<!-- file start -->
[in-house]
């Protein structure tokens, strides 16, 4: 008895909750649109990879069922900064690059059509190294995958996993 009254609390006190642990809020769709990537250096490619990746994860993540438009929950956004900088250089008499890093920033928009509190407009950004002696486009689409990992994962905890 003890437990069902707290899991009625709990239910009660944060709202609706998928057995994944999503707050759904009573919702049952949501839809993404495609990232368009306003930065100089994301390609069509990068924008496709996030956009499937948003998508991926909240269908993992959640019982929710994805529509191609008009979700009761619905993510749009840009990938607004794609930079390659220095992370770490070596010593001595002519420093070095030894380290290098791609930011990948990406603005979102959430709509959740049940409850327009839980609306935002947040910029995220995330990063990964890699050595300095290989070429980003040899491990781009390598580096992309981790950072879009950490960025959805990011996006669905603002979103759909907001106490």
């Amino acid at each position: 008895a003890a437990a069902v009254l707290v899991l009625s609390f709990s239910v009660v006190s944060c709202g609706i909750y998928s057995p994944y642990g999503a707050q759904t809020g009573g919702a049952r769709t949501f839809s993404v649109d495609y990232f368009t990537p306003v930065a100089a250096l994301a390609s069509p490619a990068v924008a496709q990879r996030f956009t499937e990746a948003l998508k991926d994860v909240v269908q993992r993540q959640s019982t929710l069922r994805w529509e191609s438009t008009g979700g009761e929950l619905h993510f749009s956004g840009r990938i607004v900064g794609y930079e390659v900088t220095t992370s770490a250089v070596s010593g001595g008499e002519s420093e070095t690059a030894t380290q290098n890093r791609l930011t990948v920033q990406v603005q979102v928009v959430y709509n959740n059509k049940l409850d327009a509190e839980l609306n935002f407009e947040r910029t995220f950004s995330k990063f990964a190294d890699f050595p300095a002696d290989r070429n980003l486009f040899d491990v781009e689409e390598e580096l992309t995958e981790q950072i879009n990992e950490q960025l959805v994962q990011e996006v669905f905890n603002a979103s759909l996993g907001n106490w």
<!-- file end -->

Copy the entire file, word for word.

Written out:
[in-house]
């Protein structure tokens, strides 16, 4: 008895909750649109990879069922900064690059059509190294995958996993 009254609390006190642990809020769709990537250096490619990746994860993540438009929950956004900088250089008499890093920033928009509190407009950004002696486009689409990992994962905890 003890437990069902707290899991009625709990239910009660944060709202609706998928057995994944999503707050759904009573919702049952949501839809993404495609990232368009306003930065100089994301390609069509990068924008496709996030956009499937948003998508991926909240269908993992959640019982929710994805529509191609008009979700009761619905993510749009840009990938607004794609930079390659220095992370770490070596010593001595002519420093070095030894380290290098791609930011990948990406603005979102959430709509959740049940409850327009839980609306935002947040910029995220995330990063990964890699050595300095290989070429980003040899491990781009390598580096992309981790950072879009950490960025959805990011996006669905603002979103759909907001106490």
């Amino acid at each position: 008895a003890a437990a069902v009254l707290v899991l009625s609390f709990s239910v009660v006190s944060c709202g609706i909750y998928s057995p994944y642990g999503a707050q759904t809020g009573g919702a049952r769709t949501f839809s993404v649109d495609y990232f368009t990537p306003v930065a100089a250096l994301a390609s069509p490619a990068v924008a496709q990879r996030f956009t499937e990746a948003l998508k991926d994860v909240v269908q993992r993540q959640s019982t929710l069922r994805w529509e191609s438009t008009g979700g009761e929950l619905h993510f749009s956004g840009r990938i607004v900064g794609y930079e390659v900088t220095t992370s770490a250089v070596s010593g001595g008499e002519s420093e070095t690059a030894t380290q290098n890093r791609l930011t990948v920033q990406v603005q979102v928009v959430y709509n959740n059509k049940l409850d327009a509190e839980l609306n935002f407009e947040r910029t995220f950004s995330k990063f990964a190294d890699f050595p300095a002696d290989r070429n980003l486009f040899d491990v781009e689409e390598e580096l992309t995958e981790q950072i879009n990992e950490q960025l959805v994962q990011e996006v669905f905890n603002a979103s759909l996993g907001n106490w």